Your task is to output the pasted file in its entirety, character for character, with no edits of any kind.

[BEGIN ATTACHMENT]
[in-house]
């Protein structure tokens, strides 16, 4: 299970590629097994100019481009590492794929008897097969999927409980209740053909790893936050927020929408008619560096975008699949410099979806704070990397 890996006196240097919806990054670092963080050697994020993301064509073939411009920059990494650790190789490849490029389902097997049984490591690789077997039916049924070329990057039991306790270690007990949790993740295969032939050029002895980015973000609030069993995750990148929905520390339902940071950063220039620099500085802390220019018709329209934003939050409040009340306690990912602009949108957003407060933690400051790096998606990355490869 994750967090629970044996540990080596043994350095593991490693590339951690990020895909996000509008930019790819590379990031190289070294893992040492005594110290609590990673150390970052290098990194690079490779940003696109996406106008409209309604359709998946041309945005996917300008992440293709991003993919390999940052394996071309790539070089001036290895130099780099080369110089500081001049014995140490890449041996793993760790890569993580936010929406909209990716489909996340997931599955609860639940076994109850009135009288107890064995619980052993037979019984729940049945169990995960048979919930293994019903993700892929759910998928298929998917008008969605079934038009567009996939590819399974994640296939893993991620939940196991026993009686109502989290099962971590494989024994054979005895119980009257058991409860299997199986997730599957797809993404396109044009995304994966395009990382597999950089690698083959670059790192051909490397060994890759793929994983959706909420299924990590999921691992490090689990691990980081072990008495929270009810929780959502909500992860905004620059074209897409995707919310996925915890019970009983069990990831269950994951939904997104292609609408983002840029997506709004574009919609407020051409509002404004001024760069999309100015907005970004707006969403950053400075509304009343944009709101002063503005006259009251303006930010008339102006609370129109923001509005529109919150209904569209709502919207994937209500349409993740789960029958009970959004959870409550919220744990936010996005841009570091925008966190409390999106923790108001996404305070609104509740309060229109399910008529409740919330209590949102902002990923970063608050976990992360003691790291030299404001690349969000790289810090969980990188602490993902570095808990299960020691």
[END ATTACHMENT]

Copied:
[in-house]
């Protein structure tokens, strides 16, 4: 299970590629097994100019481009590492794929008897097969999927409980209740053909790893936050927020929408008619560096975008699949410099979806704070990397 890996006196240097919806990054670092963080050697994020993301064509073939411009920059990494650790190789490849490029389902097997049984490591690789077997039916049924070329990057039991306790270690007990949790993740295969032939050029002895980015973000609030069993995750990148929905520390339902940071950063220039620099500085802390220019018709329209934003939050409040009340306690990912602009949108957003407060933690400051790096998606990355490869 994750967090629970044996540990080596043994350095593991490693590339951690990020895909996000509008930019790819590379990031190289070294893992040492005594110290609590990673150390970052290098990194690079490779940003696109996406106008409209309604359709998946041309945005996917300008992440293709991003993919390999940052394996071309790539070089001036290895130099780099080369110089500081001049014995140490890449041996793993760790890569993580936010929406909209990716489909996340997931599955609860639940076994109850009135009288107890064995619980052993037979019984729940049945169990995960048979919930293994019903993700892929759910998928298929998917008008969605079934038009567009996939590819399974994640296939893993991620939940196991026993009686109502989290099962971590494989024994054979005895119980009257058991409860299997199986997730599957797809993404396109044009995304994966395009990382597999950089690698083959670059790192051909490397060994890759793929994983959706909420299924990590999921691992490090689990691990980081072990008495929270009810929780959502909500992860905004620059074209897409995707919310996925915890019970009983069990990831269950994951939904997104292609609408983002840029997506709004574009919609407020051409509002404004001024760069999309100015907005970004707006969403950053400075509304009343944009709101002063503005006259009251303006930010008339102006609370129109923001509005529109919150209904569209709502919207994937209500349409993740789960029958009970959004959870409550919220744990936010996005841009570091925008966190409390999106923790108001996404305070609104509740309060229109399910008529409740919330209590949102902002990923970063608050976990992360003691790291030299404001690349969000790289810090969980990188602490993902570095808990299960020691």